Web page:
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The Electrocardiogram in Pneumonia

      The provocative study by Stein et al
      • Stein P.D.
      • Matta F.
      • Ekkah M.
      • Saleh T.
      • Janjua M.
      • Patel Y.
      • Khadra H.
      Electrocardiogram in pneumonia.
      titled “Electrocardiogram in Pneumonia” merits additional clinical commentary. It serves as a reverse review of the investigators' previous discussions of electrocardiographic (ECG) findings in acute pulmonary embolism.
      • Stein P.D.
      • Dalen J.E.
      • McIntryre K.M.
      • Sasahara A.A.
      • Wenger N.K.
      • Willis P.W.
      The electrocardiogram in acute pulmonary embolism.
      • Stein P.D.
      • Terrin M.L.
      • Hales C.A.
      • Palevsky H.I.
      • Saltzman H.A.
      • Tompson B.T.
      • Weg J.G.
      Clinical, laboratory, roentgenographic, and electrocardiographic findings in patients with acute pulmonary embolism and no pre-existing cardiac or pulmonary disease.
      Unfortunately, the “clinical clouds” remain undissipated with regard to offering assistance in using electrocardiography in the differential diagnosis between pneumonia and pulmonary embolism. As indicated, the strength of the study is predominantly provided by the formidable list of exclusion criteria. Its weakness includes the small number of patients classified as having pneumonia and the lack of classification of subsets of patients comparing age with the ECG abnormalities. This could perhaps indicate the presence of undiagnosed heart disease, preferentially that of coronary artery disease.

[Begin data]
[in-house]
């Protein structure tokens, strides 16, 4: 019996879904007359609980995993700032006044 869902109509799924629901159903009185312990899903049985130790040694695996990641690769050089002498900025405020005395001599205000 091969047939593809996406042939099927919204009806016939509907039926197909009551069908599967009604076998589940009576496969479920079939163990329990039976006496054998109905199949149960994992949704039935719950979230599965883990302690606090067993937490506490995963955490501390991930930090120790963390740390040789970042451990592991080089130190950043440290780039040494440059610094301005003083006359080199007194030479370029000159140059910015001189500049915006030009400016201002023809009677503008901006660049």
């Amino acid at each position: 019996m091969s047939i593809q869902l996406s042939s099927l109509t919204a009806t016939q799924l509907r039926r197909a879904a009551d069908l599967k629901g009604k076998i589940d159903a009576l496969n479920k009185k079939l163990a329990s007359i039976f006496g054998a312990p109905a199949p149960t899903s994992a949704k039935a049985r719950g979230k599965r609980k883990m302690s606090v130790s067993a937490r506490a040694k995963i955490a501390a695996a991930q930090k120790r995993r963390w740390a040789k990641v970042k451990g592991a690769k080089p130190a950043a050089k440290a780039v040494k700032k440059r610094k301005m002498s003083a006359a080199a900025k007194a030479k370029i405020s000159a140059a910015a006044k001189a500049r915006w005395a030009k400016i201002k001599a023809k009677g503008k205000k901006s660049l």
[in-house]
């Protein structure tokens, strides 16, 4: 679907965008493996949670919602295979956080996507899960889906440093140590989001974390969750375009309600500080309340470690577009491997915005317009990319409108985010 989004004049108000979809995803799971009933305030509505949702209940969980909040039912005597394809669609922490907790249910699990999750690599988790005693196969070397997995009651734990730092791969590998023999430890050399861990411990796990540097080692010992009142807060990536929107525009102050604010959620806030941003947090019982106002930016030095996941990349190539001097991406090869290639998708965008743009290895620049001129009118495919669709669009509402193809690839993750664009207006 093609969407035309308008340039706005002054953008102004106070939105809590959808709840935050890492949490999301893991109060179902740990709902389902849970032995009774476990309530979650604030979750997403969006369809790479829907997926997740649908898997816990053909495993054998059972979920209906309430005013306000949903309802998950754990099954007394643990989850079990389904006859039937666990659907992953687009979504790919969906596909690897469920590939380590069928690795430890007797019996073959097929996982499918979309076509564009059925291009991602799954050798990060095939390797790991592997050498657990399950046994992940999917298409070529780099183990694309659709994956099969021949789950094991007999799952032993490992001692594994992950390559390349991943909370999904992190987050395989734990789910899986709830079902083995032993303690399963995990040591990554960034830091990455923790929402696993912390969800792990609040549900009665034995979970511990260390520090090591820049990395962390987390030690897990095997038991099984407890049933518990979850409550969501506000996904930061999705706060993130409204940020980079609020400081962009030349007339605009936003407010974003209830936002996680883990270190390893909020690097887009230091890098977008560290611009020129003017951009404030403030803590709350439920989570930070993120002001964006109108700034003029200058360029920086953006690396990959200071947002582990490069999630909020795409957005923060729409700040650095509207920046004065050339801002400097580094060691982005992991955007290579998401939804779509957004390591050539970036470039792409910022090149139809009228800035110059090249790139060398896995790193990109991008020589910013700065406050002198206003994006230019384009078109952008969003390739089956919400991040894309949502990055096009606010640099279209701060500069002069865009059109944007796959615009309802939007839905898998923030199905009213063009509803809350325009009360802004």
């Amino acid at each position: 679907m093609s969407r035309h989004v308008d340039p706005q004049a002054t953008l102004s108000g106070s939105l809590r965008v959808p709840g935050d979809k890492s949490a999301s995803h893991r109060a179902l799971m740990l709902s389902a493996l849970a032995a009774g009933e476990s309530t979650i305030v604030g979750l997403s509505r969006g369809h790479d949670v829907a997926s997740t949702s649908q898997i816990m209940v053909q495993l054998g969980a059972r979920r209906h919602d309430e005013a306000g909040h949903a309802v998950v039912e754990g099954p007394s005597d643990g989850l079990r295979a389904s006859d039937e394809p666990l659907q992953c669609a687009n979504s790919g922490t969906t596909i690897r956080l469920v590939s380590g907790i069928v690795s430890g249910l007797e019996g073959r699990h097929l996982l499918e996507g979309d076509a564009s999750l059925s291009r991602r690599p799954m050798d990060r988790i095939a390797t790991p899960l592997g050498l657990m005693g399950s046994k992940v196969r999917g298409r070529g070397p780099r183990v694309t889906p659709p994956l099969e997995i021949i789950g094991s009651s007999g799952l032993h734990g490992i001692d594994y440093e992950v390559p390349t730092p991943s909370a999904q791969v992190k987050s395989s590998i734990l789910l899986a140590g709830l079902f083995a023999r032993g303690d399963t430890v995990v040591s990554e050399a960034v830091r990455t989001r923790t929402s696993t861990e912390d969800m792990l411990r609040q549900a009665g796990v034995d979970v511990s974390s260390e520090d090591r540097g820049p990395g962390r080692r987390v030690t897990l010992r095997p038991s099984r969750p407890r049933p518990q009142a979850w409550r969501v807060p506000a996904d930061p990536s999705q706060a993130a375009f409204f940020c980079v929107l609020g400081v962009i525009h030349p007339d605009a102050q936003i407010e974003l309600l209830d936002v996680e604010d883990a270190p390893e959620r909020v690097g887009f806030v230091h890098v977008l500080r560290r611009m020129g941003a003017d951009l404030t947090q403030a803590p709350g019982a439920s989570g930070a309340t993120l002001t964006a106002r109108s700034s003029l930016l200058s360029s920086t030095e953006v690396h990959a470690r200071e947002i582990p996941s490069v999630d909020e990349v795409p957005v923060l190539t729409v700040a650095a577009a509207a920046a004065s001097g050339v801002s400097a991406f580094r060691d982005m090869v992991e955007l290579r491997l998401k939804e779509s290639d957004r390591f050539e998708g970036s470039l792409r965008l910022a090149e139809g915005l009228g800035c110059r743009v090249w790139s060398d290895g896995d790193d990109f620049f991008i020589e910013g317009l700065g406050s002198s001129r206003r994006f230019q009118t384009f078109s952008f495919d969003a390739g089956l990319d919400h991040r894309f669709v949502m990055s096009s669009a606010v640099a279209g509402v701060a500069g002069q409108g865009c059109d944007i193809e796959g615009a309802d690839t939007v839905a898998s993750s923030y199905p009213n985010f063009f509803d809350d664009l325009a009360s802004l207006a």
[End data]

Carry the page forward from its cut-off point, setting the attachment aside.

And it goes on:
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      References

        • Stein P.D.
        • Matta F.
        • Ekkah M.
        • Saleh T.
        • Janjua M.
        • Patel Y.
        • Khadra H.
        Electrocardiogram in pneumonia.
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        • Dalen J.E.
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      Linked Article

      • Electrocardiogram in Pneumonia
        American Journal of CardiologyVol. 110Issue 12
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          Findings on electrocardiogram may hint that pulmonary embolism (PE) is present when interpreted in the proper context and lead to definitive imaging tests. However, it would be useful to know if electrocardiographic (ECG) abnormalities also occur in patients with pneumonia and whether these are similar to ECG changes with PE. The purpose of this investigation was to determine ECG findings in patients with pneumonia. We retrospectively evaluated 62 adults discharged with a diagnosis of pneumonia who had no previous cardiopulmonary disease and had electrocardiogram obtained during hospitalization.
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      • Reply
        American Journal of CardiologyVol. 111Issue 9
        • Preview
          We appreciate the comments from the letter by Dr. Basil M. RuDusky. Regarding subsets of patients according to age, these are shown in Table 1. We were careful to exclude patients with coronary heart disease or any other cardiac or pulmonary abnormality, but we obviously could not exclude patients with subclinical disease.
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